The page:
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Are there temporal subtypes of premenstrual dysphoric disorder?: using group-based trajectory modeling to identify individual differences in symptom change

Published online by Cambridge University Press:  23 April 2019

Tory A. Eisenlohr-Moul*
Department of Psychiatry, University of Illinois at Chicago, Chicago, IL, USA
Gudrun Kaiser
University of Marburg, Marburg, Germany
Cornelia Weise
University of Marburg, Marburg, Germany
Katja M. Schmalenberger
Heidelberg University, Heidelberg, Germany
Jeff Kiesner
Università degli Studi di Padova, Padova, Italy
Beate Ditzen
Heidelberg University, Heidelberg, Germany
Maria Kleinstäuber
University of Otago, Dunedin, New Zealand
Author for correspondence: Tory A. Eisenlohr-Moul, E-mail:



Premenstrual dysphoric disorder (PMDD) is a new Diagnostic and Statistical Manual of Mental Disorders (DSM)-5 diagnosis characterized by the cyclical emergence of emotional and physical symptoms in the luteal phase of the menstrual cycle, with symptom remission in the follicular phase. Converging evidence highlights the possibility of distinct subtypes of PMDD with unique pathophysiologies, but temporal subgroups have yet to be explored in a systematic way.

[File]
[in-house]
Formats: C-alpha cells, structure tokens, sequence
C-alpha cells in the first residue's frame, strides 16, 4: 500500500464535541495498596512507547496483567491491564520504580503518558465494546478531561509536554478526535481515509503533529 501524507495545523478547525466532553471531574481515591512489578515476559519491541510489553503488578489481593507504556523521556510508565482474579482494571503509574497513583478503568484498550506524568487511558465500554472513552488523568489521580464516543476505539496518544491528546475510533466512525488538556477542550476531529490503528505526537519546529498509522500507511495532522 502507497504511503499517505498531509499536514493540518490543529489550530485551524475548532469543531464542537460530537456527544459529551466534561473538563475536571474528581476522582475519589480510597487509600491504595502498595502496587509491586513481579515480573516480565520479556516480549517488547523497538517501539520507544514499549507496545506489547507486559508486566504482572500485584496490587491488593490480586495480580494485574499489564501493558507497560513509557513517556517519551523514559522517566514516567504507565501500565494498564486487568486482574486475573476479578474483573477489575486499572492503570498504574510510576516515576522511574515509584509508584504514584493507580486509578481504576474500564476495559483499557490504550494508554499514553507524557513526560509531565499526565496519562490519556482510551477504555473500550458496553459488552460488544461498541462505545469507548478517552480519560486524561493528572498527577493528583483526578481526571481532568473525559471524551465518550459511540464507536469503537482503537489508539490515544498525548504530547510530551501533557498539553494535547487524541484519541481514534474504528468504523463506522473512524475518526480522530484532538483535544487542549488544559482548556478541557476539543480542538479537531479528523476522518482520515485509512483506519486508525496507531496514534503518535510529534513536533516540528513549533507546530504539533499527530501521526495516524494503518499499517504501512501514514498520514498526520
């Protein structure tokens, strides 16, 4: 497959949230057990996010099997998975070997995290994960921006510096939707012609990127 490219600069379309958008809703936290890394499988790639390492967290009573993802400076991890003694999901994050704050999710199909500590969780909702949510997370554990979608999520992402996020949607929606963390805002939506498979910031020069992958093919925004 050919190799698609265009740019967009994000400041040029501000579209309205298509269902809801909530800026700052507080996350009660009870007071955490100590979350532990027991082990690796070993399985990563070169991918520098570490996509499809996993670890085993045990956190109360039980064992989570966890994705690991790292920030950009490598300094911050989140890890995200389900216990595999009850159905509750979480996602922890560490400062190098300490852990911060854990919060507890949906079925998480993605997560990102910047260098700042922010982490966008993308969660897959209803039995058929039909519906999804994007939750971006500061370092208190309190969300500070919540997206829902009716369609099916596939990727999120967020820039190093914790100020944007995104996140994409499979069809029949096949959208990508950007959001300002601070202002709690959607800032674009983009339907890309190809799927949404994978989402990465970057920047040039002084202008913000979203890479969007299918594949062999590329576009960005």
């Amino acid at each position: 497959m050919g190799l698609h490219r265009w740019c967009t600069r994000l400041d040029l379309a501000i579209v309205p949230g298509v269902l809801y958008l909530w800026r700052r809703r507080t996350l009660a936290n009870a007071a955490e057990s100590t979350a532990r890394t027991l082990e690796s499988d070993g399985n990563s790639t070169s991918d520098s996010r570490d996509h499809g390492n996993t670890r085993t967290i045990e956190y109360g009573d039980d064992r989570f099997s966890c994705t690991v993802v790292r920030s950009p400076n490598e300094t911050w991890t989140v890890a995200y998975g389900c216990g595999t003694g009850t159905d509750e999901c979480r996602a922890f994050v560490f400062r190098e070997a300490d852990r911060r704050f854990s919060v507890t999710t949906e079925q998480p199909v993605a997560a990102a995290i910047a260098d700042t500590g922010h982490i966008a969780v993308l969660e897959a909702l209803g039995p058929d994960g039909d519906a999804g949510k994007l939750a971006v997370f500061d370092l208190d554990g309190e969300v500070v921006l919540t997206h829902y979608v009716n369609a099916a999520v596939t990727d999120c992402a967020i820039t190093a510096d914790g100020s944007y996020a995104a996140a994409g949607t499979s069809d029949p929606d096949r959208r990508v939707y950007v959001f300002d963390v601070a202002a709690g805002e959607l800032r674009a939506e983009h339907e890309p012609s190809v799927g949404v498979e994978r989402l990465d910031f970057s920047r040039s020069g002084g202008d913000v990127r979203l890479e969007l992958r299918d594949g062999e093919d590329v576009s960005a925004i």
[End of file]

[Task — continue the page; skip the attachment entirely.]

In the current work, we use group-based trajectory modeling to identify unique trajectory subgroups of core emotional and total PMDD symptoms across the perimenstrual frame (days −14 to +9, where day 0 is menstrual onset) in a sample of 74 individuals prospectively diagnosed with DSM-5 PMDD.


For the total daily symptom score, the best-fitting model was comprised of three groups: a group demonstrating moderate symptoms only in the premenstrual week (65%), a group demonstrating severe symptoms across the full 2 weeks of the luteal phase (17.5%), and a group demonstrating severe symptoms in the premenstrual week that were slow to resolve in the follicular phase (17.5%).


These trajectory groups are discussed in the context of the latest work on the pathophysiology of PMDD. Experimental work is needed to test for the presence of possible pathophysiologic differences in trajectory groups, and whether unique treatment approaches are needed.

Original Articles
Copyright © Cambridge University Press 2019

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Are there temporal subtypes of premenstrual dysphoric disorder?: using group-based trajectory modeling to identify individual differences in symptom change
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